With cotton prices dropping to a five-year low late last month, it’s expected farmers around the globe will cut planting in the coming season, according to the International Cotton Advisory Committee.
The effect of lower prices is already being realized in crop planning in the Southern Hemisphere, the executive director of the committee said during an industry conference in India last week.
With the US government estimating that global production will outstrip production for a fifth straight growing season and inventories at an all-time high, New York cotton futures recently tumbled to their lowest level since September 2009.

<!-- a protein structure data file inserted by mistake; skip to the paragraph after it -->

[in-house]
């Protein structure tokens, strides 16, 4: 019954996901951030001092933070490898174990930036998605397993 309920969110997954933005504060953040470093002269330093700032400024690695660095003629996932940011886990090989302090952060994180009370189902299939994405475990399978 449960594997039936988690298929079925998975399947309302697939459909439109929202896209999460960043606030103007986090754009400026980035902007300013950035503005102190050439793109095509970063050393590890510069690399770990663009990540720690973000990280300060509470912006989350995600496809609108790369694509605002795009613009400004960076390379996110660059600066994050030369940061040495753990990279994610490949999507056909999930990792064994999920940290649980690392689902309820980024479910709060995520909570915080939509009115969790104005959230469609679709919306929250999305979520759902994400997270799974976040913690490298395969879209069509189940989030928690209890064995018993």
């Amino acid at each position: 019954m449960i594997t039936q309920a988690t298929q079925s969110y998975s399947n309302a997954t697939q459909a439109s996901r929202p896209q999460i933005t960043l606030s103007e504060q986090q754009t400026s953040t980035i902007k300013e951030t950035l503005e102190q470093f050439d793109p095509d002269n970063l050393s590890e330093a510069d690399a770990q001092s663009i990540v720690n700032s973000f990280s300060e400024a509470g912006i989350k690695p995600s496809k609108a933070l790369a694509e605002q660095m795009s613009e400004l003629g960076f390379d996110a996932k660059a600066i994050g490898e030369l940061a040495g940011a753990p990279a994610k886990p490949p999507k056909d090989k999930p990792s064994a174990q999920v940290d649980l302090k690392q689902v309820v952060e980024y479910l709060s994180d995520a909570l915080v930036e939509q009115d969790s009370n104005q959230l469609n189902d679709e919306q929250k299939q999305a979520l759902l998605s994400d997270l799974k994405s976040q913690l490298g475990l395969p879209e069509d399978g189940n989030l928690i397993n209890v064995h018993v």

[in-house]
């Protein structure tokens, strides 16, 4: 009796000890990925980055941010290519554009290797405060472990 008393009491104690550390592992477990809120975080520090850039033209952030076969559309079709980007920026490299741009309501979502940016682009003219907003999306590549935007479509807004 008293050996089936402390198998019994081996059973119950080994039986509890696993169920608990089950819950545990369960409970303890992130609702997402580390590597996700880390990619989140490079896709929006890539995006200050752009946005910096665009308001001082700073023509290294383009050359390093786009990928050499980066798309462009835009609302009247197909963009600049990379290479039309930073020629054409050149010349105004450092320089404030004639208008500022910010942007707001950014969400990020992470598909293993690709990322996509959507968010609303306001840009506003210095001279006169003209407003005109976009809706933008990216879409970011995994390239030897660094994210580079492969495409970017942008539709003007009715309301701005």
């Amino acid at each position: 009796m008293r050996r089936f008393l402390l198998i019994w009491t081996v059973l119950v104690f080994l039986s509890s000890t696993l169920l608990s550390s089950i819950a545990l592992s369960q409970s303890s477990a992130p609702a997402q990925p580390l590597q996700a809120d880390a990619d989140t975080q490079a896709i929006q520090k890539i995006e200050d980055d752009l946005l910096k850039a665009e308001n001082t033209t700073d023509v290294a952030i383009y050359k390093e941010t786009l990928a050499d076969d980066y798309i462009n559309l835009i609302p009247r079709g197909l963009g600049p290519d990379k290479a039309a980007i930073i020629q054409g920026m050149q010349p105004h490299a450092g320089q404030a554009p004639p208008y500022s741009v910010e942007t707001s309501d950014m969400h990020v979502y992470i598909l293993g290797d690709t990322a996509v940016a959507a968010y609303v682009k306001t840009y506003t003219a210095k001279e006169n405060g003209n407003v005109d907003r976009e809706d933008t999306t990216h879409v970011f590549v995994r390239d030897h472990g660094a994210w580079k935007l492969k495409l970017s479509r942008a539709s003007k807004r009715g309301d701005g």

“Everybody is trying to sell and prices are going to go down because supply is higher,” Terry Townsend, a former executive director of the committee, told the conference. “That process of declining prices, farmers losing money, and some farmers going out of business, reducing cotton production is inevitable.”
Cotton futures have slipped below 60 cents a pound, with March 2015 futures closing at 59.18 cents a pound, down more than 70 percent from an all-time high of $2.197 reached in 2011, according to Cotton Market News.
Global reserves are expected to reach an all-time high of 107.36 million bales, each weighing 480 pounds, according to USDA data.
Don’t look for prices on cotton products to reflect the downturn in futures prices, however. There is often a disconnect between the return farmers get for their efforts and what consumers pay for finished products.